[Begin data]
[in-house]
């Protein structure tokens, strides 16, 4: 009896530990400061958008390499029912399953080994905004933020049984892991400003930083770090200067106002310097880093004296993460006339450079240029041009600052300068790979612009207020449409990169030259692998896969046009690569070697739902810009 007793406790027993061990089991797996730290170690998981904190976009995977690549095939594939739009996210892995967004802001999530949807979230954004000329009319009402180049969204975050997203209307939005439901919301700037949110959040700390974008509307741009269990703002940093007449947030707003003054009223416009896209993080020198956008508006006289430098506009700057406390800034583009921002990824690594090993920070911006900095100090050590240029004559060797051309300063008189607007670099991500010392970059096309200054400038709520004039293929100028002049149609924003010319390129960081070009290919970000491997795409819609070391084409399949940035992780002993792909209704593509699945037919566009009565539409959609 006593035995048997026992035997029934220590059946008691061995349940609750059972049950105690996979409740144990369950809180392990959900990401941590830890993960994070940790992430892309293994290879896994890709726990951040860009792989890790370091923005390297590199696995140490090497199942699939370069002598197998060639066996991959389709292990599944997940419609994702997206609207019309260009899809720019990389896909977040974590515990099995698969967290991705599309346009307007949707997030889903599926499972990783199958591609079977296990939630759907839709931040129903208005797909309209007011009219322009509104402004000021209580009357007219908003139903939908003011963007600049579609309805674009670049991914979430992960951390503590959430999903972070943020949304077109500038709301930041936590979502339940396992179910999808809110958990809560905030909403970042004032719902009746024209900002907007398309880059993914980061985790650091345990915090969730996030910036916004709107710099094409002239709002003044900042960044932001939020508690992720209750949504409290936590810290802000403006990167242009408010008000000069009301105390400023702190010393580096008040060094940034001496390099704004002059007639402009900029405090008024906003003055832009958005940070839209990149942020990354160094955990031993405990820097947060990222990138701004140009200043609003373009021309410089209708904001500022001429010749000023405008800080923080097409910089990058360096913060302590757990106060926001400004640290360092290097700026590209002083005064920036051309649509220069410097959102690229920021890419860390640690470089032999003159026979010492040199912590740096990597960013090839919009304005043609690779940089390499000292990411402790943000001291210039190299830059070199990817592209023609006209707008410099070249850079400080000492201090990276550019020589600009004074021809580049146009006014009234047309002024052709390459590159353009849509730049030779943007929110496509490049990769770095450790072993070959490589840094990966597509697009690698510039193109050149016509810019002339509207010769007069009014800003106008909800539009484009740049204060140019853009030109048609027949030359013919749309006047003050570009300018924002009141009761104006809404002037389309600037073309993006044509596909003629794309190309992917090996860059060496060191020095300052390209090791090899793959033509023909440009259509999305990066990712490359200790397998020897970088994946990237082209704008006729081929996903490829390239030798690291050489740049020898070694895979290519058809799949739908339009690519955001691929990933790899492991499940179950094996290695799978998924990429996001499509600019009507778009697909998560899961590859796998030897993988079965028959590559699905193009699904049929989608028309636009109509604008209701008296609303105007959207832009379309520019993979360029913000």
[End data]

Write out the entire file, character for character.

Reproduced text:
[in-house]
């Protein structure tokens, strides 16, 4: 009896530990400061958008390499029912399953080994905004933020049984892991400003930083770090200067106002310097880093004296993460006339450079240029041009600052300068790979612009207020449409990169030259692998896969046009690569070697739902810009 007793406790027993061990089991797996730290170690998981904190976009995977690549095939594939739009996210892995967004802001999530949807979230954004000329009319009402180049969204975050997203209307939005439901919301700037949110959040700390974008509307741009269990703002940093007449947030707003003054009223416009896209993080020198956008508006006289430098506009700057406390800034583009921002990824690594090993920070911006900095100090050590240029004559060797051309300063008189607007670099991500010392970059096309200054400038709520004039293929100028002049149609924003010319390129960081070009290919970000491997795409819609070391084409399949940035992780002993792909209704593509699945037919566009009565539409959609 006593035995048997026992035997029934220590059946008691061995349940609750059972049950105690996979409740144990369950809180392990959900990401941590830890993960994070940790992430892309293994290879896994890709726990951040860009792989890790370091923005390297590199696995140490090497199942699939370069002598197998060639066996991959389709292990599944997940419609994702997206609207019309260009899809720019990389896909977040974590515990099995698969967290991705599309346009307007949707997030889903599926499972990783199958591609079977296990939630759907839709931040129903208005797909309209007011009219322009509104402004000021209580009357007219908003139903939908003011963007600049579609309805674009670049991914979430992960951390503590959430999903972070943020949304077109500038709301930041936590979502339940396992179910999808809110958990809560905030909403970042004032719902009746024209900002907007398309880059993914980061985790650091345990915090969730996030910036916004709107710099094409002239709002003044900042960044932001939020508690992720209750949504409290936590810290802000403006990167242009408010008000000069009301105390400023702190010393580096008040060094940034001496390099704004002059007639402009900029405090008024906003003055832009958005940070839209990149942020990354160094955990031993405990820097947060990222990138701004140009200043609003373009021309410089209708904001500022001429010749000023405008800080923080097409910089990058360096913060302590757990106060926001400004640290360092290097700026590209002083005064920036051309649509220069410097959102690229920021890419860390640690470089032999003159026979010492040199912590740096990597960013090839919009304005043609690779940089390499000292990411402790943000001291210039190299830059070199990817592209023609006209707008410099070249850079400080000492201090990276550019020589600009004074021809580049146009006014009234047309002024052709390459590159353009849509730049030779943007929110496509490049990769770095450790072993070959490589840094990966597509697009690698510039193109050149016509810019002339509207010769007069009014800003106008909800539009484009740049204060140019853009030109048609027949030359013919749309006047003050570009300018924002009141009761104006809404002037389309600037073309993006044509596909003629794309190309992917090996860059060496060191020095300052390209090791090899793959033509023909440009259509999305990066990712490359200790397998020897970088994946990237082209704008006729081929996903490829390239030798690291050489740049020898070694895979290519058809799949739908339009690519955001691929990933790899492991499940179950094996290695799978998924990429996001499509600019009507778009697909998560899961590859796998030897993988079965028959590559699905193009699904049929989608028309636009109509604008209701008296609303105007959207832009379309520019993979360029913000």